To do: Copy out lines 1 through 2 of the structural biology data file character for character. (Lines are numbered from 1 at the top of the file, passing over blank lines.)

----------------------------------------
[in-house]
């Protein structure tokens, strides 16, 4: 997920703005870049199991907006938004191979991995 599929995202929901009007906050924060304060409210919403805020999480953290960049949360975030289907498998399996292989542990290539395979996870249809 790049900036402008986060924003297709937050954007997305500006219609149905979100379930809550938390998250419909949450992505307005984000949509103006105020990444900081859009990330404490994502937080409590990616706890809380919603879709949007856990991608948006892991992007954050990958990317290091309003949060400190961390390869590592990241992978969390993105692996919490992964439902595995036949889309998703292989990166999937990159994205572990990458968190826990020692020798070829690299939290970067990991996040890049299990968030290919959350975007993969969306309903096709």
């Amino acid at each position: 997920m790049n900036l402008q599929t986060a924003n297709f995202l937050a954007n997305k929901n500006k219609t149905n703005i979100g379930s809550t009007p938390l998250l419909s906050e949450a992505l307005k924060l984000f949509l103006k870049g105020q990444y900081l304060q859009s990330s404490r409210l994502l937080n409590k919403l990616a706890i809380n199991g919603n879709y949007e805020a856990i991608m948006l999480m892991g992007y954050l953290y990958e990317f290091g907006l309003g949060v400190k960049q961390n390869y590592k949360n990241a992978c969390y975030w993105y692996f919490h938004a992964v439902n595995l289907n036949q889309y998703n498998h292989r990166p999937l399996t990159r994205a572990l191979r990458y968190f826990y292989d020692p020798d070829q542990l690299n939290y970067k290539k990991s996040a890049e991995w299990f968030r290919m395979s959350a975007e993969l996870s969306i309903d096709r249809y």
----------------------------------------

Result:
[in-house]
């Protein structure tokens, strides 16, 4: 997920703005870049199991907006938004191979991995 599929995202929901009007906050924060304060409210919403805020999480953290960049949360975030289907498998399996292989542990290539395979996870249809 790049900036402008986060924003297709937050954007997305500006219609149905979100379930809550938390998250419909949450992505307005984000949509103006105020990444900081859009990330404490994502937080409590990616706890809380919603879709949007856990991608948006892991992007954050990958990317290091309003949060400190961390390869590592990241992978969390993105692996919490992964439902595995036949889309998703292989990166999937990159994205572990990458968190826990020692020798070829690299939290970067990991996040890049299990968030290919959350975007993969969306309903096709």